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Daniel J. Gervais

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(Re)structuring Copyright

A Comprehensive Path to International Copyright Reform

Daniel J. Gervais

In this bold and persuasive work Daniel Gervais, one of the world’s leading thinkers on the subject of intellectual property, argues that the international copyright system is in need of a root and branch rethink. As the Internet alters the world in which copyright operates beyond all recognition, a world increasingly defined by the might of online intermediaries and spawning a generation who are simultaneously authors, users and re-users of creative works, the structure of copyright in its current form is inadequate and unfit for purpose. This ambitious and far-reaching book sets out to diagnose in some detail the problems faced by copyright, before eloquently mapping out a path for comprehensive and structured reform. It contributes a reasoned and novel voice to a debate that is all too often driven by ignorance and partisan self-interest.
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Daniel J. Gervais

The history of copyright in common law jurisdictions going back to the Statute of Anne was a mostly haphazard process of rights accretion. The complexity grew but because copyright was mostly used by and traded between professionals, the system functioned relatively well. With the advent of the Internet, the absence of physical media to distribute copyright material and the attempts to control the behaviour of individual users online is leading to a deep reconsideration of both the objectives and method of enforcing and using copyright.

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Daniel J. Gervais

The main international copyright treaty, the Berne Convention dates back to 1866. It was last revised in 1971. It is lagging behind decades of intellectual and technological development. It protects rights but leaves exceptions and limitations mostly as unregulated policy space. It is anchored in European notions of authorship that had purchase in eighteenthand nineteenth century Europe, and to a large extent still do today. The importance of attribution but also the need—indeed the right—of authors to reuse pre-existing material, especially ideas, was also well established. Modern and postmodern critique of the Author have led to new insights on the role of copyright. The Berne Convention’s prohibition against formalities also seems at odds with the ability to acquire, process and make available many forms of metadata. The TRIPS Agreement, though it is more recent (1994) did not add much to the Convention’s substantive provisions.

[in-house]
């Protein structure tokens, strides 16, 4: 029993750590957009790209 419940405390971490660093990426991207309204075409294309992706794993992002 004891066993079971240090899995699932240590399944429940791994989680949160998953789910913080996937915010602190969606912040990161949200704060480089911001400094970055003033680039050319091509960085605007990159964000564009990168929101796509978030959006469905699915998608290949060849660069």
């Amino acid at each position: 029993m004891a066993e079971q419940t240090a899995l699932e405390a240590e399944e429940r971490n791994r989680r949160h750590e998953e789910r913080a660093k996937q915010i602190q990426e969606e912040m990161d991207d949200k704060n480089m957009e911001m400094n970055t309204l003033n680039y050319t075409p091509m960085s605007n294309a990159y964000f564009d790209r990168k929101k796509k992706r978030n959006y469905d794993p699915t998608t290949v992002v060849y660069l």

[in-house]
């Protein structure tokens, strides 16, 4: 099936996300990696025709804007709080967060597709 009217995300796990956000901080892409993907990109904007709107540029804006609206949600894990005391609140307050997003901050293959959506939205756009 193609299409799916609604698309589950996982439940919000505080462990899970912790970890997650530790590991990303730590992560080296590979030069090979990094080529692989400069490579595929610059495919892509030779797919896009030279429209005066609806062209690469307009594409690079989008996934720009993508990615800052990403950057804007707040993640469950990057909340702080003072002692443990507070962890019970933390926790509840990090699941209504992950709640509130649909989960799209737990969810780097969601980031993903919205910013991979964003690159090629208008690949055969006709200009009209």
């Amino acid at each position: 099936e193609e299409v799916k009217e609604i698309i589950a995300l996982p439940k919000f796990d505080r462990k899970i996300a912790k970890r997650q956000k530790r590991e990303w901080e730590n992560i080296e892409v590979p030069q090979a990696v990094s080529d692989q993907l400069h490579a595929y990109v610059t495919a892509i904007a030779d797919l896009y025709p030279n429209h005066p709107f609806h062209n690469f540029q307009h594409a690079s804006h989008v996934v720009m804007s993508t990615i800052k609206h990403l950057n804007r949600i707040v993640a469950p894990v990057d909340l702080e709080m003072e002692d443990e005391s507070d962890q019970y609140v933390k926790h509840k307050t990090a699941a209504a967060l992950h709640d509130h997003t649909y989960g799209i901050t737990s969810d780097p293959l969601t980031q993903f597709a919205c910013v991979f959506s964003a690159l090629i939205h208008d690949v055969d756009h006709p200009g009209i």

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Daniel J. Gervais

Most exceptions and limitations to many intellectual property rights, including copyright, are not subject to a standard contained in both the Berne Convention and the TRIPS Agreement known as the three-step test. The test focuses on the impact of exceptions and limitations in national law on the commercial exploitation of a work protected by copyright and how it impacts the legitimate interests of the author or right holder. This is both a constraint imposed on most countries but also a path to a proper scoping of the economic component of copyright, namely a right in respect of commercially significant uses. The application of the test in a number of national systems and various categories of use (research, private use, education) is considered. Its interface with other exceptions and limitations contained in the Berne Convention is also discussed.

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Daniel J. Gervais

The sine qua non to obtain copyright protection in almost all national copyright systems is originality. The term is not formally defined in international instruments such as the Berne Convention or the TRIPS Agreement but hints as to its intended meaning are given. National definitions vary but many focus in one form or another on choices made by the author that were not primarily constrained by the function of the work (if it is functional), the tools used, or applicable standards and common practices. These can be called creative choices or, in some jurisdictions, judgement. The laws of Canada, France, the United Kingdom, the United States and others are considered. Some national systems also require “fixation” of the work.

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Daniel J. Gervais

There are many new forms of creation, especially online. Participatory creation happens by direct collaboration using online tools, reuse of materials created by others sequentially, such as reuse of material made available under a Creative Commons license allowing such use or use allowed under a fair use, fair dealing or parody defence. A common denominator of many new forms of creation is that the author is not a professional and has little time, ability or resources to devote to copyright transactions. A taxonomy of new forms of creation is proposed and used to assess the incomplete adaptation of copyright to these new phenomena, including situating the border between derivation and reproduction.